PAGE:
Cryptocurrency Custody Activities Confirmed for National Banks—But With Caution

Financial Services Law

Following ongoing efforts to promote the expansiveness of the national bank charter, on July 22, 2020, the Office of the Comptroller of the Currency (OCC) issued an interpretive letter confirming the authority of a national bank to provide cryptocurrency custody services for customers.1 Without leaving anything to chance, the OCC further clarified that so long as they are able to manage appropriate risks and comply with applicable law, national banks may provide permissible banking services to any lawful business.

What happened

In response to a request by a national bank for confirmation of its powers related to acting as custodian for cryptocurrencies, the OCC analyzed the history and use of cryptocurrencies for payment and investment activities. In particular, the OCC noted that Bitcoin is now an acceptable payment mechanism for thousands of merchants worldwide and that both state and other federal regulators have formally approved various businesses involved with cryptocurrency.

The OCC identified an ongoing need for customers to find “safe places” to store their cryptographic keys connected to cryptocurrencies and to provide related custody services (whether in a “hot wallet” connected to the Internet or a “cold wallet,” which is stored offline). Recognizing that the custody for cryptocurrencies differs from other traditional custody activities, the OCC highlighted the traditional power of national banks to facilitate the transfer of funds across the economy and to serve the financial needs of bank customers. Analogizing to providing customers with safe deposit boxes and other forms of electronic safekeeping services that it has previously approved, the OCC reasoned that providing custody services for cryptocurrency is, in reality, directly in line with its historical and long-standing position on the powers of national banks, and that a national bank may provide these safekeeping and custody services in both a fiduciary and a nonfiduciary capacity.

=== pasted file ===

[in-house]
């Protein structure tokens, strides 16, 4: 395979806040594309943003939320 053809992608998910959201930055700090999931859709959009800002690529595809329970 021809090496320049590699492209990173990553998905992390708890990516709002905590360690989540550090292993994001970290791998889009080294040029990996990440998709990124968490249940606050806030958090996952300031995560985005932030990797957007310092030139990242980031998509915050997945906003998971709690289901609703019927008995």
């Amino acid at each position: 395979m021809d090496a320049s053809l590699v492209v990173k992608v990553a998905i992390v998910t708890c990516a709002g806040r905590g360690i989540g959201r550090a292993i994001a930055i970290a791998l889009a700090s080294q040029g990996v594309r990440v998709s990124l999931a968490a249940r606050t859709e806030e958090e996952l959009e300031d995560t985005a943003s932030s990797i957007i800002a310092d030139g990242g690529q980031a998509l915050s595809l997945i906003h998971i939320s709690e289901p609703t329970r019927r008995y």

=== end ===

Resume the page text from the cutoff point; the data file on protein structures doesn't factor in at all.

Balancing out its position on the permissibility of acting as a custodian, the OCC reminded national banks that these types of activities must always be conducted in compliance with all applicable federal and state laws, including its fiduciary activities regulations. In addition, the OCC emphasized that national banks engaged in these custodial activities must adopt and implement sound risk management practices that align them with the bank’s overall business plan and strategies, and ensure that the bank has effective internal controls in place to safeguard the assets including, as necessary, specialized audit procedures.

While this OCC interpretation confirms the broad authority of national banks, banks proposing to enter into these types of activities must ensure that they understand the risks associated with such custodial programs and also have anti-money laundering processes and procedures in place as part of their due diligence review of custodial customers.

Why it matters

The OCC’s position on national banks providing cryptocurrency custodial services was expansive and permissive, but national banks are cautioned that to the extent they engage in such activities, they will have to demonstrate to regulators in the course of ongoing examinations that their processes and procedures are sufficiently protective of the assets for which they are acting as custodian. In particular, a national bank’s management team must have a very high level of confidence in its internal controls, security infrastructure and risk management processes before entering into this line of business, and they must heed the OCC’s caution that before engaging in any cryptocurrency custody activities, they should consult with their OCC supervisors.

1 The OCC letter specifically applies to federal savings associations as well.



pursuant to New York DR 2-101(f)

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